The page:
A common term used in many different industries is authentication. In information security specifically, authentication is the process of determining if a person is who they say they are. Usually, this process is completed prior to giving that person access to something, so you can envision authentication as a guarded gate before a person is allowed into a protected facility. In computer-based terms, you are authenticating to an application when you type in your username and password (as one example) to log in.
Authentication vs. Authorization
One important distinction to make up front is the difference between authentication and authorization, as these terms are very similar and used in many of the same contexts. Authentication occurs when you say you are John Smith and I have a way to check and make sure you are indeed John Smith. Authorization is what happens when you want to access a particular feature or piece of data, and I have to check a list to make sure John Smith is allowed to access that item. Authorization happens after you have authenticated somebody. So once I know you are John Smith, I can check and see what you should have access to.
Methods to Authenticate Someone
Going back to your college computer science classes or your CISSP training, you might remember that there are three ways in which you can authenticate a person: something they know (like a password), something they have (like a token), or something they are (like a fingerprint).
Something You Know
This is traditionally what everyone thinks of when it comes to logging into an application or authentication in general. A password, passphrase, PIN, answer to a secret question, etc. are all examples of something you know that can be used to authenticate you. Most people will use one of these techniques every day of their life.
Something You Have
Becoming increasingly more common, tokens and other hardware devices that are used in authentication count as something you have. This is something you physically have in your possession that is separate from the device you are authenticating on, as your possession of that device proves you are who you say you are because it has been issued/enrolled to only you. This category includes things like RSA tokens, Yubikeys, and even your own cellphone when you have an app like Google Authenticator on it (although this can get a little nuanced). This authentication factor is most commonly used in multi-factor authentication scenarios with something you know.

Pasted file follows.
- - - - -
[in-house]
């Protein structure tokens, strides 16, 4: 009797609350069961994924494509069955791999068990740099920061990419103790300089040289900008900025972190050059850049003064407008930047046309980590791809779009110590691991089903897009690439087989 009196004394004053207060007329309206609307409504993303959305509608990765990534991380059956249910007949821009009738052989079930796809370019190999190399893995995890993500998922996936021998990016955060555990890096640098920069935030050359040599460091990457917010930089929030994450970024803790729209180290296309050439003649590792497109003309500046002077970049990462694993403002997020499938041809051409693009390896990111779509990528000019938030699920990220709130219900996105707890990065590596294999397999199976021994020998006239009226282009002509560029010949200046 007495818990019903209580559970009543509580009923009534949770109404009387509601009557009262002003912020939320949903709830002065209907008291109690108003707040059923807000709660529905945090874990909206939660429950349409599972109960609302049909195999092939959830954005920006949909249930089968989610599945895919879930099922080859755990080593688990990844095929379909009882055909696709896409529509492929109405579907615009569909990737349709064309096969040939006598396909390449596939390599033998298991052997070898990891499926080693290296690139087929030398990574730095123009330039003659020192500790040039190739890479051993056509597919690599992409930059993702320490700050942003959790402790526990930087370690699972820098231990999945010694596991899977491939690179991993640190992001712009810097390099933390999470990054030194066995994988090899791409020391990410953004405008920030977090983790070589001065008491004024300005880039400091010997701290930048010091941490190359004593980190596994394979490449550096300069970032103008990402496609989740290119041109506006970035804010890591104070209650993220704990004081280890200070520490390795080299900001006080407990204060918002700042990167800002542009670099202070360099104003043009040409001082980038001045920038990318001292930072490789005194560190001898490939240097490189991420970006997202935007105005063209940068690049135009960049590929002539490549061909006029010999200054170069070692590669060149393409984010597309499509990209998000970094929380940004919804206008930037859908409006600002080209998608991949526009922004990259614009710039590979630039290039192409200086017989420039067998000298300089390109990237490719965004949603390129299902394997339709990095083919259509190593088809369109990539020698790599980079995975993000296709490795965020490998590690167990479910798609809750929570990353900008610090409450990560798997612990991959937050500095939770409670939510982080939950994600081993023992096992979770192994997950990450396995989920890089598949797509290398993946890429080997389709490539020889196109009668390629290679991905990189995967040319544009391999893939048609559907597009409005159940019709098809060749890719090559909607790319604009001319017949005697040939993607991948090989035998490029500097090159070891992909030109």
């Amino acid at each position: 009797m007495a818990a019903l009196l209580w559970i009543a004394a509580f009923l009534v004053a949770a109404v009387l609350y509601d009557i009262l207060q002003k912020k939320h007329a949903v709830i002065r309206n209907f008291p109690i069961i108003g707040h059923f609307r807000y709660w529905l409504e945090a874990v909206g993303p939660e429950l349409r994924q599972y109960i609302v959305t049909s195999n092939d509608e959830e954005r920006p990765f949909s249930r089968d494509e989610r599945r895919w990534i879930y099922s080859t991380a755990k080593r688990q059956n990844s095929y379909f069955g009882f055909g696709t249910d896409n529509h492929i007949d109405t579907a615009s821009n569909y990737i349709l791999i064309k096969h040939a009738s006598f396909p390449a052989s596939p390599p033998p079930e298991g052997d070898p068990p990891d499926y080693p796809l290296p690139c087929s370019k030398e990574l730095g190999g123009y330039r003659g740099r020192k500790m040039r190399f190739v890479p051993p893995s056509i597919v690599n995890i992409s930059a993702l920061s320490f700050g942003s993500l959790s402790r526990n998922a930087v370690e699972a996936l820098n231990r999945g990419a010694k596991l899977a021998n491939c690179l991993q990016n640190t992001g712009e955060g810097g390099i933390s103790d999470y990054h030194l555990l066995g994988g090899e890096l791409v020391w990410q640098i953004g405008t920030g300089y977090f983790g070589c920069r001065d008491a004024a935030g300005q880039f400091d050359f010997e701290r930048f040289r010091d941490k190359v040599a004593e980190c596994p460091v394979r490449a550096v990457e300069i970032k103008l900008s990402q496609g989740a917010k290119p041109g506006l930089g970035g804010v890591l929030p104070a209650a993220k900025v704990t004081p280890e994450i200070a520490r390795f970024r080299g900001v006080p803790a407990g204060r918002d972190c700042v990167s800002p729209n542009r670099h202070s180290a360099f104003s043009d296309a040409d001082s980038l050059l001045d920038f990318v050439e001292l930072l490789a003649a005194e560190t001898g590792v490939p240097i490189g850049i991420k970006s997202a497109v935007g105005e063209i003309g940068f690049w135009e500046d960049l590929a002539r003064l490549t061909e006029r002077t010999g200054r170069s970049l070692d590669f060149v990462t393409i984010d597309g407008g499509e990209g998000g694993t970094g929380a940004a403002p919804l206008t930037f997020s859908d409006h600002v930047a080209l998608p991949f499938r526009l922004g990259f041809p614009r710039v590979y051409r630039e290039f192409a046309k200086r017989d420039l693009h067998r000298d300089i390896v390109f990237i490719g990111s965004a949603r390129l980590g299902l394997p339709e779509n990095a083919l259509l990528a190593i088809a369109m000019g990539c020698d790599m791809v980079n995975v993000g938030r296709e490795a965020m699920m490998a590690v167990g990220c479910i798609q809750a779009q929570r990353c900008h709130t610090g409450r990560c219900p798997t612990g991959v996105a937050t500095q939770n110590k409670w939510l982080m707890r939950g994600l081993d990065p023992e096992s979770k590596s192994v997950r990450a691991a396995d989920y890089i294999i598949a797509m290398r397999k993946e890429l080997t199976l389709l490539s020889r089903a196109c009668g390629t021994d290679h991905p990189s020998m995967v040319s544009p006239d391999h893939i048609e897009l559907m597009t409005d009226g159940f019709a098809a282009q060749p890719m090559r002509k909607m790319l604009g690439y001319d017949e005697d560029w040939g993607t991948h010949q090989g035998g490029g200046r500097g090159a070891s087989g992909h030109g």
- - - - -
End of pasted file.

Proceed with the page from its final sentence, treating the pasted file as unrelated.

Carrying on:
Something You Are
Last but not least, this authentication factor refers to a biometric trait that is unique to you. There are a lot of complexities here and a ton of research has been done in this field, as some biometric traits are better suited for authentication than others, and the specific authentication scenario can play a huge role in what factors are available to you and how they need to be implemented. For this high-level overview though, just think of something you are as your fingerprint, handprint, facial geometry (e.g. Apple’s FaceID to access your phone), etc.
Multi-Factor Authentication (MFA)
A conversation about authentication wouldn’t be complete without touching on MFA and its importance. Since you should now understand what the three categories of authentication are, MFA refers to combining multiple categories of authentication together in order to positively authenticate an individual. This could be a username/password you use to login to your email, but then you have to enter a code from your authenticator app on your phone. It could also be something like a key card you use to enter a facility that only works when you provide a separate PIN with it.
MFA is one of the most important concepts in information security because it has quickly risen to being a minimum requirement for accessing sensitive information systems, particularly those that are exposed to the open Internet. As social engineering attacks and the availability of breached password databases has increased, it has become easier for attackers to take advantage of systematic weaknesses in single-factor authentication schemes. As penetration testers, multi-factor authentication is probably one of our most common recommendations in reports still, as it has the power to stop several different attack chains.
Authentication is an extremely important concept in information security and many other disciplines. As organization’s become more aware of effective information security practices for enabling strong authentication, we should continue to see an increase in the adoption of things like choosing a strong password, using MFA, and leveraging password managers.
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